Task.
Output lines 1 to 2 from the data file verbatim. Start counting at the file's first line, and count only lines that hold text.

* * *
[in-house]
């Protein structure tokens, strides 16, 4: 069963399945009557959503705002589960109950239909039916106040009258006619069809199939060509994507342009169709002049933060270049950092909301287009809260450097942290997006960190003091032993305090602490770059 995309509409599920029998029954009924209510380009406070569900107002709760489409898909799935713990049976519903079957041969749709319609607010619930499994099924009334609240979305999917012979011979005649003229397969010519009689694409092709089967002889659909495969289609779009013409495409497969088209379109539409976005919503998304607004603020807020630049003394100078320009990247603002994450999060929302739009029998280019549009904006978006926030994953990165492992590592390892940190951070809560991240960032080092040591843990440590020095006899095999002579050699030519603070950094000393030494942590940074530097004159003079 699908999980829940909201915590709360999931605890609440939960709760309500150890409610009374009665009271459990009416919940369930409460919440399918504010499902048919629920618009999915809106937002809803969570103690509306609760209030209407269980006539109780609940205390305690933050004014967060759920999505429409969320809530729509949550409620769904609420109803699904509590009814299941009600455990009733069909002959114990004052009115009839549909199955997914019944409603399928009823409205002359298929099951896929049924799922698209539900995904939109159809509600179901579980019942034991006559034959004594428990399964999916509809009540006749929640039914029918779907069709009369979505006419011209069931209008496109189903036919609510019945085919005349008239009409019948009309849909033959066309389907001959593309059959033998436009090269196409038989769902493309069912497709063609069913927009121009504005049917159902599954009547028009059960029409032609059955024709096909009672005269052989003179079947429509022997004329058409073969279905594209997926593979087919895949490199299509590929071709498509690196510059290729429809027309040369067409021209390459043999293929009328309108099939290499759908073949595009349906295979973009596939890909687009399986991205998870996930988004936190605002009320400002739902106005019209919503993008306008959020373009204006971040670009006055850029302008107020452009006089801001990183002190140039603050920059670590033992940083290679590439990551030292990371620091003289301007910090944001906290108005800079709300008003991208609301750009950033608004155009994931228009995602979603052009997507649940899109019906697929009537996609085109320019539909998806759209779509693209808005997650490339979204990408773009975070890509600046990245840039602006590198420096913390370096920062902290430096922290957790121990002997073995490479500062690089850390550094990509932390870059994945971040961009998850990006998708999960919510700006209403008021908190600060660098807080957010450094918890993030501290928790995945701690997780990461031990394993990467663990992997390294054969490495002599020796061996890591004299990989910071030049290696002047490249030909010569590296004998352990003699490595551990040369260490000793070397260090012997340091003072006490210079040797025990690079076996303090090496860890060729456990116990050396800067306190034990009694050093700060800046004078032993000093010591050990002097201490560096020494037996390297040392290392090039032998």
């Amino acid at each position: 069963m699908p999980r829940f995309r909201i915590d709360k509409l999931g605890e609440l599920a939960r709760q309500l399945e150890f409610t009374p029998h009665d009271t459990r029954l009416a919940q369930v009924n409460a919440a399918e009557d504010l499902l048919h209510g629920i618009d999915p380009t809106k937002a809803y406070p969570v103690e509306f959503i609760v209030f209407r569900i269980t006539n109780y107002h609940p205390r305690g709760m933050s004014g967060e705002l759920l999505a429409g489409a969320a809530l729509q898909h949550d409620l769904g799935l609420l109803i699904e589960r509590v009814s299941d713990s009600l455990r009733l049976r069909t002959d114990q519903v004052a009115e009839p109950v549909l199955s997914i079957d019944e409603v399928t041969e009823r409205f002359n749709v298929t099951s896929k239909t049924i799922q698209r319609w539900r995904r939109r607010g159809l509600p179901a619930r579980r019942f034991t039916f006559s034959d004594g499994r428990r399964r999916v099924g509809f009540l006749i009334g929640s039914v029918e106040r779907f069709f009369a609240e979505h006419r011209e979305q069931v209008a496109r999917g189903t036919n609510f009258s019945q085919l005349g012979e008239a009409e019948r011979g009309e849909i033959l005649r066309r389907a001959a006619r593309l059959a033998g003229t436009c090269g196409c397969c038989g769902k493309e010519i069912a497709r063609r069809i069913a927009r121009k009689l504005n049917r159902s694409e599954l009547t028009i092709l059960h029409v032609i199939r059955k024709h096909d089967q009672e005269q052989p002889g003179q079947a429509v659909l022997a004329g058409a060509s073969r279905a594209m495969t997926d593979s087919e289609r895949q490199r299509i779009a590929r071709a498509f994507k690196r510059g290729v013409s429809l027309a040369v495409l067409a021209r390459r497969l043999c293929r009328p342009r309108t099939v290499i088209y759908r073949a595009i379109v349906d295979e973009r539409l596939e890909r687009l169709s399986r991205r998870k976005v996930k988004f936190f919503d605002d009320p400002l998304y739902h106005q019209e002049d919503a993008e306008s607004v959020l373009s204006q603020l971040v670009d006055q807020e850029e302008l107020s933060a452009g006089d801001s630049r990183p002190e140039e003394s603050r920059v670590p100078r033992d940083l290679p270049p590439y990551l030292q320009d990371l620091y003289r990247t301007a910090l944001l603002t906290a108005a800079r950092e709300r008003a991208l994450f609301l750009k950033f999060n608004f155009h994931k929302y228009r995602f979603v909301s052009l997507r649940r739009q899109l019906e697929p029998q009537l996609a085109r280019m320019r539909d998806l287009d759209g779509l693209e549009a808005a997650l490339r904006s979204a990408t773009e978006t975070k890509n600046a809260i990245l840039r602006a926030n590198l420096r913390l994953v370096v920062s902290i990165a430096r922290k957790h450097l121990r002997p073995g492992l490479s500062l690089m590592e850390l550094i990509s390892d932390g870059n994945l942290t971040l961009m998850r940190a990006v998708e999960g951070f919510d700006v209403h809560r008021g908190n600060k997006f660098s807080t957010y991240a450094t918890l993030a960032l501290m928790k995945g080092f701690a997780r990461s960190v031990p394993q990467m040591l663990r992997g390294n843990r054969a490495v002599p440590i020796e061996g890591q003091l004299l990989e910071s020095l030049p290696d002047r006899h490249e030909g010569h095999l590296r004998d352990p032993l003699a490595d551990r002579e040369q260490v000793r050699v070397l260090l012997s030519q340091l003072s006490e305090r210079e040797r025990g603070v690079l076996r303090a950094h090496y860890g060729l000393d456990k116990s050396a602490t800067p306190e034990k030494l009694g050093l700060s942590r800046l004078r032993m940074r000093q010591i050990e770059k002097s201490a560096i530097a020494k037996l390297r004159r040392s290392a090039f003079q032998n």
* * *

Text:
[in-house]
């Protein structure tokens, strides 16, 4: 069963399945009557959503705002589960109950239909039916106040009258006619069809199939060509994507342009169709002049933060270049950092909301287009809260450097942290997006960190003091032993305090602490770059 995309509409599920029998029954009924209510380009406070569900107002709760489409898909799935713990049976519903079957041969749709319609607010619930499994099924009334609240979305999917012979011979005649003229397969010519009689694409092709089967002889659909495969289609779009013409495409497969088209379109539409976005919503998304607004603020807020630049003394100078320009990247603002994450999060929302739009029998280019549009904006978006926030994953990165492992590592390892940190951070809560991240960032080092040591843990440590020095006899095999002579050699030519603070950094000393030494942590940074530097004159003079 699908999980829940909201915590709360999931605890609440939960709760309500150890409610009374009665009271459990009416919940369930409460919440399918504010499902048919629920618009999915809106937002809803969570103690509306609760209030209407269980006539109780609940205390305690933050004014967060759920999505429409969320809530729509949550409620769904609420109803699904509590009814299941009600455990009733069909002959114990004052009115009839549909199955997914019944409603399928009823409205002359298929099951896929049924799922698209539900995904939109159809509600179901579980019942034991006559034959004594428990399964999916509809009540006749929640039914029918779907069709009369979505006419011209069931209008496109189903036919609510019945085919005349008239009409019948009309849909033959066309389907001959593309059959033998436009090269196409038989769902493309069912497709063609069913927009121009504005049917159902599954009547028009059960029409032609059955024709096909009672005269052989003179079947429509022997004329058409073969279905594209997926593979087919895949490199299509590929071709498509690196510059290729429809027309040369067409021209390459043999293929009328309108099939290499759908073949595009349906295979973009596939890909687009399986991205998870996930988004936190605002009320400002739902106005019209919503993008306008959020373009204006971040670009006055850029302008107020452009006089801001990183002190140039603050920059670590033992940083290679590439990551030292990371620091003289301007910090944001906290108005800079709300008003991208609301750009950033608004155009994931228009995602979603052009997507649940899109019906697929009537996609085109320019539909998806759209779509693209808005997650490339979204990408773009975070890509600046990245840039602006590198420096913390370096920062902290430096922290957790121990002997073995490479500062690089850390550094990509932390870059994945971040961009998850990006998708999960919510700006209403008021908190600060660098807080957010450094918890993030501290928790995945701690997780990461031990394993990467663990992997390294054969490495002599020796061996890591004299990989910071030049290696002047490249030909010569590296004998352990003699490595551990040369260490000793070397260090012997340091003072006490210079040797025990690079076996303090090496860890060729456990116990050396800067306190034990009694050093700060800046004078032993000093010591050990002097201490560096020494037996390297040392290392090039032998």